Multiple Sclerosis (MS) and Neuroimmunology
The Multiple Sclerosis and Neuroimmunology Center at Cedars-Sinai unites physician expertise with world-class research to help patients manage their symptoms and keep participating in activities they enjoy. The center features a team of specialists—including neurologists, ophthalmologists, rheumatologists and physical therapists. We have extensive experience in evaluation, diagnosis and treatment of patients with multiple sclerosis (MS) and related disorders.
Cedars-Sinai has been designated as a Partner in MS Care – Center for Comprehensive Care by the National Multiple Sclerosis Society. Our nationally recognized program delivers the best available treatments, along with the personalized attention you deserve.
Conditions We Treat
We have expertise in all forms of multiple sclerosis (MS) and neuroimmunological diseases, including rare conditions. We maintain a close relationship with you, allowing us to detect subtle signs that your diagnosis is changing.
A Patient’s Guide to MS and Neuroimmunological Diseases
We accurately confirm or rule out MS so you can get the care you need. You receive a thorough evaluation, including imaging tests that our MS experts analyze.
We deliver exceptional care that may reduce the frequency and severity of symptom flare-ups. You have access to the full range of MS medications.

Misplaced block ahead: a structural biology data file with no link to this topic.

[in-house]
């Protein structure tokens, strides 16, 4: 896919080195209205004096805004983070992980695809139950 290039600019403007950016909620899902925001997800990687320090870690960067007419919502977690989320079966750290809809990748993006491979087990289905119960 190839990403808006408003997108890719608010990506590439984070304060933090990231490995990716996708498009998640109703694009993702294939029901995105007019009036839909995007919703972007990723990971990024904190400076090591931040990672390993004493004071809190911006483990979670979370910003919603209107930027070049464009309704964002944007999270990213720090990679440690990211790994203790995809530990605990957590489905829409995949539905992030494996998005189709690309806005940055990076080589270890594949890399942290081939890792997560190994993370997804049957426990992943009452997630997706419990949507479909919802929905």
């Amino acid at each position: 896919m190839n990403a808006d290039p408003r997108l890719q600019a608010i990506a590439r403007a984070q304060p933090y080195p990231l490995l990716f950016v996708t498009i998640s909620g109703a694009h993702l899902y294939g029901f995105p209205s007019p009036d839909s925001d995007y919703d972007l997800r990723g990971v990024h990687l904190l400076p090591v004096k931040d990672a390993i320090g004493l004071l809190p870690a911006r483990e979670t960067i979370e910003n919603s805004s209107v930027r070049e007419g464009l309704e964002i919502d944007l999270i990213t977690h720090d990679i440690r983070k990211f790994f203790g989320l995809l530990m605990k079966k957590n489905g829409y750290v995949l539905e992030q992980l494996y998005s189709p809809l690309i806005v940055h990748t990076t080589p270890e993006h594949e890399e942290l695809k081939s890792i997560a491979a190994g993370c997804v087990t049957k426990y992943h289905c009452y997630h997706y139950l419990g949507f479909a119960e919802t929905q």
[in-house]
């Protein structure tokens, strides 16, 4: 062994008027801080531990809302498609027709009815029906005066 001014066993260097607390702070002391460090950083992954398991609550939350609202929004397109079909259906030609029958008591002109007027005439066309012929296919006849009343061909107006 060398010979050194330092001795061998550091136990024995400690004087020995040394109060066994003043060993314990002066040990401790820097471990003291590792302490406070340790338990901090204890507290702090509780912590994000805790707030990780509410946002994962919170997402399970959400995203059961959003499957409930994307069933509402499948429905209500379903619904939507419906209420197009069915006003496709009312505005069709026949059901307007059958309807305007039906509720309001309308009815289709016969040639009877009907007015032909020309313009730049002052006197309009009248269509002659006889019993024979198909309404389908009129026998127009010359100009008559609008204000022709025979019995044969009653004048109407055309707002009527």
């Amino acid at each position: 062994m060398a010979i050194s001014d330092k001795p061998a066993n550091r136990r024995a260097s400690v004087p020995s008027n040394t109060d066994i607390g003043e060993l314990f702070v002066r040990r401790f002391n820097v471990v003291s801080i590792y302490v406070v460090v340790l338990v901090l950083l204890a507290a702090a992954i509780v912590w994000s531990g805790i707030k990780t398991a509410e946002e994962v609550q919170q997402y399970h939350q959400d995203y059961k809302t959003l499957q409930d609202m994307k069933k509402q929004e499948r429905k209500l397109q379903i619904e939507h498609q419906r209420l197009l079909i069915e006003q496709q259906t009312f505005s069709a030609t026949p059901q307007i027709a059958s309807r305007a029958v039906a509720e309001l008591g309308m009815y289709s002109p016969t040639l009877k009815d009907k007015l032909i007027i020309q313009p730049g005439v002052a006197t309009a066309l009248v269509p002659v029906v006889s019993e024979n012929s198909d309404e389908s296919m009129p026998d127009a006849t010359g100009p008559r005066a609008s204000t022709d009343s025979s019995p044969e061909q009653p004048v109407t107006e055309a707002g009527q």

If you're living with MS or a neuroimmunological disorder, you may have questions about testing and treatments. We provide helpful information to frequently asked questions.
Clinical Trials & Research
Our doctors are discovering new ways to diagnose and treat MS and other neurological conditions. Learn more about our clinical trials and research.
Medical Professionals & Postgraduates
The Neurology and Neurosurgery departments offer several programs for graduate studies, continuing medical education and other professional opportunities.
Second Opinion Identifies Rare Immune Disorder
In 2018 Sarah Bowe woke up with a tingling sensation throughout her lower body. What happened next resulted in a misdiagnosis of MS resulting instead in a rare and only recently identified neuroimmune disorder called MOG antibody-associated disease.